5 Types Of Maple Trees In Kansas

The 5 types of maple trees commonly found in Kansas are the Silver Maple, Red Maple, Sugar Maple, Box Elder Maple, and Amur Maple.

1. Amur Maple (Acer Ginnala)

The Amur maple is a relatively small maple tree, typically growing 15-20 feet tall with a 15-25 foot spread.

It is native to northeastern China, Japan, Korea and southeastern Russia in the Amur River valley region, hence its common name.

This tree is popular in landscaping due to its small size, ornamental beauty, and bright red fall color.

The Amur maple has a rounded, spreading shape with slender branching. The leaves are oppositely arranged, simple, and palmately 3-5 lobed with double serrated margins.

The leaves emerge with a reddish tint in spring, turn medium to dark green in summer, and then transform into a brilliant crimson red in fall. Small greenish-white flowers bloom in umbel clusters in late spring.

The fruit are paired winged samaras that ripen in late summer into fall.

The Amur maple is quite adaptable and hardy, tolerating pollution and a wide range of soils. It can grow in full sun to part shade.

This small maple tree makes an excellent accent or understory tree, and works nicely in borders, small yards or used in groups. It also looks great near patios and decks.

The Amur Maple’s vibrant red fall color is the star attraction.

2. Box Elder Maple (Acer Negundo)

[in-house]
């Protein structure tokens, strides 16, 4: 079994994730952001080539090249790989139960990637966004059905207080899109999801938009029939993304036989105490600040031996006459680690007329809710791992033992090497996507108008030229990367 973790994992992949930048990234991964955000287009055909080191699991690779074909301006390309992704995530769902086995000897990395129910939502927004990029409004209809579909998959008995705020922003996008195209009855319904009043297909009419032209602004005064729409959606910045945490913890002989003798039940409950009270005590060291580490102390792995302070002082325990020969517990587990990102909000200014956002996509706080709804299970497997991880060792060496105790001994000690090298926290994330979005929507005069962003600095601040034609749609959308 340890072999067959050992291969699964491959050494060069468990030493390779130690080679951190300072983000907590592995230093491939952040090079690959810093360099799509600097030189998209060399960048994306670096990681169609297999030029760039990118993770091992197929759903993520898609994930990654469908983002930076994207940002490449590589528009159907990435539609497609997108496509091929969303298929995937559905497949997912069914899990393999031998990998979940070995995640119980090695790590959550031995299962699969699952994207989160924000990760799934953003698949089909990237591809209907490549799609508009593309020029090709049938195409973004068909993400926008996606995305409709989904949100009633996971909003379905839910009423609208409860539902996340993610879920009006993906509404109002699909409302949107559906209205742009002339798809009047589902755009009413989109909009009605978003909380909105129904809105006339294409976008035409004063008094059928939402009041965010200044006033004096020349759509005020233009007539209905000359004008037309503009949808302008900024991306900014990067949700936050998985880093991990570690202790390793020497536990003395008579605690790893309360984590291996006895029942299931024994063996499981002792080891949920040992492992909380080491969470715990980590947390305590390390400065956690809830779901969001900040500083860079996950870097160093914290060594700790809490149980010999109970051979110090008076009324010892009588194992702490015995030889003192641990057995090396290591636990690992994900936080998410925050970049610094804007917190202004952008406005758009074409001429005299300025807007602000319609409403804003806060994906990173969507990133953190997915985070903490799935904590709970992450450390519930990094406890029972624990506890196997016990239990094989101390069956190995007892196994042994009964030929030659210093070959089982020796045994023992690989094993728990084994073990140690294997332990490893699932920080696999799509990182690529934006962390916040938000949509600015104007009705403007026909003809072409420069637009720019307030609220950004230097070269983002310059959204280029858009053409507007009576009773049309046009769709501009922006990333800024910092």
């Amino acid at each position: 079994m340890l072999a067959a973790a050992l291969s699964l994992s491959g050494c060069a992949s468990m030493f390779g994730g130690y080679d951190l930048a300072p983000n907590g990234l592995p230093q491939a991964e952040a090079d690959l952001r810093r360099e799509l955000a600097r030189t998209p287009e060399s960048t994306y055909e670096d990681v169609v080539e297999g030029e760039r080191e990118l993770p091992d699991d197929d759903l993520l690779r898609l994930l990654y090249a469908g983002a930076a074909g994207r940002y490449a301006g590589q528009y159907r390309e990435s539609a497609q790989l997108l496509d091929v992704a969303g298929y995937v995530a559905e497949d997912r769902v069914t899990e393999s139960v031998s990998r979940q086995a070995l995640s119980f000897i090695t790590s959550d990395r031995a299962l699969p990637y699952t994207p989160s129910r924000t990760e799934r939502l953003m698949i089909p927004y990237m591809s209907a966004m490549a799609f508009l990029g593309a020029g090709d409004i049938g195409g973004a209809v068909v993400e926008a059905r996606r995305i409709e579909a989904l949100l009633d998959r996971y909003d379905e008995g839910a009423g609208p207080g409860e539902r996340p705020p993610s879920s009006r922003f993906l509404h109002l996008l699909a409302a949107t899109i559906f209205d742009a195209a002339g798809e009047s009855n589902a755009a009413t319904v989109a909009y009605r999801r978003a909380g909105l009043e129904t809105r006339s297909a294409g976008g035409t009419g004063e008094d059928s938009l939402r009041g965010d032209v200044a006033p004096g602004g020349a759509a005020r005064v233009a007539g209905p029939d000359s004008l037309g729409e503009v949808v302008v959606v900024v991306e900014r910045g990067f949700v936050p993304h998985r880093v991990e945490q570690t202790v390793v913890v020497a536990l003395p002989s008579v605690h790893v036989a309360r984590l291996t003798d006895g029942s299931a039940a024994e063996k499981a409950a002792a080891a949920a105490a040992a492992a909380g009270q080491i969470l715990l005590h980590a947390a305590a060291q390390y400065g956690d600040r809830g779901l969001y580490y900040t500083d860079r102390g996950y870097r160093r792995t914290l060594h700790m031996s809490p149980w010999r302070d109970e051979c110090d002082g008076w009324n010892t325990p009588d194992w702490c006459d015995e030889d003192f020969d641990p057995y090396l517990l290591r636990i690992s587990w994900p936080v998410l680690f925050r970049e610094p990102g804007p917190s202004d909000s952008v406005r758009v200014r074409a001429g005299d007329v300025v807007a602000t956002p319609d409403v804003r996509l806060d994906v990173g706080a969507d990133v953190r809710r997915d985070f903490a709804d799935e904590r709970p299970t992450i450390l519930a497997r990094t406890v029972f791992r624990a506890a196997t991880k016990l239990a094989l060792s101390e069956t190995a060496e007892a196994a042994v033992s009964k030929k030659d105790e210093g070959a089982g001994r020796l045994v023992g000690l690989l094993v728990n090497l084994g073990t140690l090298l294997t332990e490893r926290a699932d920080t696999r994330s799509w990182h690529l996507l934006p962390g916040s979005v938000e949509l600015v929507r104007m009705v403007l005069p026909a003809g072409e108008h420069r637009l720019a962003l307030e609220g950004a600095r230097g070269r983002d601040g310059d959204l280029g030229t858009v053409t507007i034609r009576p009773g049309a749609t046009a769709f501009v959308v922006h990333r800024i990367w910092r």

The Box Elder maple, also known as the Ashleaf Maple, is a medium-sized deciduous tree that is found throughout the plains states.

It is a member of the genus Acer but differs from many other maple species in having compound leaves made up of 3-7 leaflets.

The Box Elder reaches heights of 30-60 feet tall with a spread of 30-50 feet.

This maple grows rapidly and has a broad, rounded, spreading crown. The bark is gray-brown in color and becomes furrowed into narrow ridges as it ages.

Leaves are green and opposite, with 3-5 leaflets that have coarsely toothed margins. In the fall, the foliage turns pale yellow.

One distinctive feature of the Box Elder are its winged fruits called samaras, which develop in late spring and whirl to the ground when ripe.

Box Elder maple is native to stream banks, wet bottomlands, and moist woods across much of the central and eastern United States.

It is extremely tolerant of a wide range of soils, urban pollution, salt, and drought. This adaptability allows it to thrive in challenging urban environments.

The fast growth rate also makes it ideal for a quick shade tree. While the Box Elder maple has some merit, it is not typically chosen for ornamental landscapes.